[via Anish] Shoshana Zuboff, writing in Fast Company, discusses the Internet revolution:
For decades, historians were mesmerized by the “industry” in industrial revolutions. Power looms and steam engines got much of the credit for the first industrial revolution in 18th-century Britain; the assembly line was the symbol of mass production in the early-20th-century United States. We know now that in those economic revolutions, technology wasn’t the star, but one member of an ensemble cast. New consumers played a key role, too. In the 18th century, rising incomes created new demand. In early-20th-century America, new urban masses needed to buy goods once produced in their homes and villages.
If there was a star in those earlier dramas, it was something far more audacious than a new machine. It was an idea of Copernican stature, powerful enough to reorder the known universe of producing and consuming. I call it a “new enterprise logic.” Eighteenth-century entrepreneurs like Josiah Wedgwood pioneered consumer marketing and invented much of what came to be understood as “factory work.” They reconceived the commercial process, consolidating many fragmented activities under the control of a single owner. This laid the foundation for more than a century of “proprietary capitalism” and explosive growth.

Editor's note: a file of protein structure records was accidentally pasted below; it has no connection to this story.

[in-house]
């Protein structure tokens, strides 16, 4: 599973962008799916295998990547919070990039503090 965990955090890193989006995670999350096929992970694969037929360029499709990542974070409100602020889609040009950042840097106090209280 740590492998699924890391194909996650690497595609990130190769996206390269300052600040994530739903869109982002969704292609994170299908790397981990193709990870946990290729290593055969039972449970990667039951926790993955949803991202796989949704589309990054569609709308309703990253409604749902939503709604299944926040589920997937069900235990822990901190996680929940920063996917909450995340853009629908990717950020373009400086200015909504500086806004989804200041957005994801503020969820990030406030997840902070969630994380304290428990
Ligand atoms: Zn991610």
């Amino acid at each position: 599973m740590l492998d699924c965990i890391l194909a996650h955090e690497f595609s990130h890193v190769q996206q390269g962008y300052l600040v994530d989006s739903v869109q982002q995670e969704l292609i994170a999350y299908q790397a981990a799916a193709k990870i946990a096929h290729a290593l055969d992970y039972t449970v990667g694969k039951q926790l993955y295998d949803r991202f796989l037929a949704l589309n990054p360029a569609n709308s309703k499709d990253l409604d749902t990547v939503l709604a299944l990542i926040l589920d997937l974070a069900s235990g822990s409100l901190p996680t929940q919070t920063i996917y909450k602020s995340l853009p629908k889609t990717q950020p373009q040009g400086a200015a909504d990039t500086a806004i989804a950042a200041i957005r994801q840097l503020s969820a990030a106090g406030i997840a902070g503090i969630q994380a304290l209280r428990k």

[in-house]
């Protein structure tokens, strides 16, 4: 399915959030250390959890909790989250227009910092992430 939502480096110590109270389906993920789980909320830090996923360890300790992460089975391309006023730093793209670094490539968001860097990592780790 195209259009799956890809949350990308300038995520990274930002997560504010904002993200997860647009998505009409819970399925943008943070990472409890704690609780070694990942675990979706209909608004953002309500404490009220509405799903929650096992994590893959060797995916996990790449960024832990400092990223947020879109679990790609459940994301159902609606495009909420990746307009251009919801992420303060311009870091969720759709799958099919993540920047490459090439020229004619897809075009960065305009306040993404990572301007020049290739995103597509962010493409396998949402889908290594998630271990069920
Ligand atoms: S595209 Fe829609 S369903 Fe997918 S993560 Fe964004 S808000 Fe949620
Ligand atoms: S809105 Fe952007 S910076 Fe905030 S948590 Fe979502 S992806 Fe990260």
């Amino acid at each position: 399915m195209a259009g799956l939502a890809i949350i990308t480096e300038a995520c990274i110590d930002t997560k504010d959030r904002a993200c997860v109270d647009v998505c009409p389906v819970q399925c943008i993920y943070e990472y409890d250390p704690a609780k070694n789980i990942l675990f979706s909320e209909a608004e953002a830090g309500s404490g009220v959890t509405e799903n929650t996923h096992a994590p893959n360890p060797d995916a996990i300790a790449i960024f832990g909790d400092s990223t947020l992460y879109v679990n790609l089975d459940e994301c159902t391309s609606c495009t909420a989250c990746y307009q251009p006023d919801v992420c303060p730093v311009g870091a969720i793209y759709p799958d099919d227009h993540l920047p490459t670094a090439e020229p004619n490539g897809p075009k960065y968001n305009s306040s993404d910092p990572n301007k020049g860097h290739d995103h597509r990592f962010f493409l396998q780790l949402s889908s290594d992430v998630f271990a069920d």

More than 100 years later, Henry Ford played a similar role when he discovered the then-unknown economics of mass production. Instead of custom-making each expensive car to the specifications of a wealthy buyer, he made one kind of car at an ever lower price, relying on volume, not margins, for profit. Ford’s unprecedented idea became the cornerstone of the second industrial revolution and the century of managerial capitalism that followed.
So here’s the news flash: Revolution can’t be automated. It is brewed in a perfect storm of new markets, new technologies, and a new enterprise logic. That third force–the Copernican idea–was missing from the Internet revolution. We had people hungry for a new consumption experience, and a technology capable of delivering it. But instead of a new enterprise logic, the old adversarial business model prevailed. Internet companies scrambled for survival at their customers’ expense, selling private information, chasing us with ads, conning us with low prices and high fees, and secretly monitoring our behavior. They settled for a new distribution channel when they could have made a real revolution.
Wishful thinking is being thought again. Carnegie-Mellon recently hosted the kickoff of the “100 by 100” consortium, whose goal is 100 million homes with Internet speeds of 100 megabytes a second. Another group at MIT is developing “next-generation Internet architecture.” These efforts are vital, but there’s something missing: the new enterprise logic that can finally harness the Internet to a fundamentally new conception of commerce. Without that, the only revolution we’ll see is the one produced by a revolving door.